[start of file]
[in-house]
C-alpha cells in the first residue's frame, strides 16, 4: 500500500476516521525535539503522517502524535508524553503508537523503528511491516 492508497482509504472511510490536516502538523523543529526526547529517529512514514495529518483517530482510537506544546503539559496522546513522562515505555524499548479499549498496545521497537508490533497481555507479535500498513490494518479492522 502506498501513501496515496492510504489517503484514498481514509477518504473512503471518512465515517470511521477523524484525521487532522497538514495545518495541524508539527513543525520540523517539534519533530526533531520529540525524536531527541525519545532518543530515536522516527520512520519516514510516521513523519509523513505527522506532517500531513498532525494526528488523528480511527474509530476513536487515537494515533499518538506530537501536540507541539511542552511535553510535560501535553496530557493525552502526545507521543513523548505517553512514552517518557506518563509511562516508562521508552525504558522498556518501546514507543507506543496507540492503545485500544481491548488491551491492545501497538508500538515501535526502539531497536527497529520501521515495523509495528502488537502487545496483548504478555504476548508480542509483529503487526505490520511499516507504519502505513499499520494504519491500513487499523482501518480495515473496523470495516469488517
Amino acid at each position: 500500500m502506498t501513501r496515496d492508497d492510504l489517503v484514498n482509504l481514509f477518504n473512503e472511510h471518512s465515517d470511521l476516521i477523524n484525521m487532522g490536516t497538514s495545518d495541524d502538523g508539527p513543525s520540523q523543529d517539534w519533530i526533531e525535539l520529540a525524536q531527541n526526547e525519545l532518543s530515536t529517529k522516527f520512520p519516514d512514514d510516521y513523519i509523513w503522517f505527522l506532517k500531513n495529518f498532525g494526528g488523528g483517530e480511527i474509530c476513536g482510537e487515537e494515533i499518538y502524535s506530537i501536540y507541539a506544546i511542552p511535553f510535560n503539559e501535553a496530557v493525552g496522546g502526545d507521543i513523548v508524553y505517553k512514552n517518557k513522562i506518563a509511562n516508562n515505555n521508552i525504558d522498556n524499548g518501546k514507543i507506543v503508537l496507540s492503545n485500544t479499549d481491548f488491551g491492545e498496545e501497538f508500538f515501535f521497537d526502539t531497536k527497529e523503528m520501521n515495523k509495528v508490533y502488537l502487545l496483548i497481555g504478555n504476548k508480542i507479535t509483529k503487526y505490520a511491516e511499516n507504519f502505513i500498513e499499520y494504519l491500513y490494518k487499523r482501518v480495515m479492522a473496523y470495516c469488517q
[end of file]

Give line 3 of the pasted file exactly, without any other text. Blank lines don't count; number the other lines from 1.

Amino acid at each position: 500500500m502506498t501513501r496515496d492508497d492510504l489517503v484514498n482509504l481514509f477518504n473512503e472511510h471518512s465515517d470511521l476516521i477523524n484525521m487532522g490536516t497538514s495545518d495541524d502538523g508539527p513543525s520540523q523543529d517539534w519533530i526533531e525535539l520529540a525524536q531527541n526526547e525519545l532518543s530515536t529517529k522516527f520512520p519516514d512514514d510516521y513523519i509523513w503522517f505527522l506532517k500531513n495529518f498532525g494526528g488523528g483517530e480511527i474509530c476513536g482510537e487515537e494515533i499518538y502524535s506530537i501536540y507541539a506544546i511542552p511535553f510535560n503539559e501535553a496530557v493525552g496522546g502526545d507521543i513523548v508524553y505517553k512514552n517518557k513522562i506518563a509511562n516508562n515505555n521508552i525504558d522498556n524499548g518501546k514507543i507506543v503508537l496507540s492503545n485500544t479499549d481491548f488491551g491492545e498496545e501497538f508500538f515501535f521497537d526502539t531497536k527497529e523503528m520501521n515495523k509495528v508490533y502488537l502487545l496483548i497481555g504478555n504476548k508480542i507479535t509483529k503487526y505490520a511491516e511499516n507504519f502505513i500498513e499499520y494504519l491500513y490494518k487499523r482501518v480495515m479492522a473496523y470495516c469488517q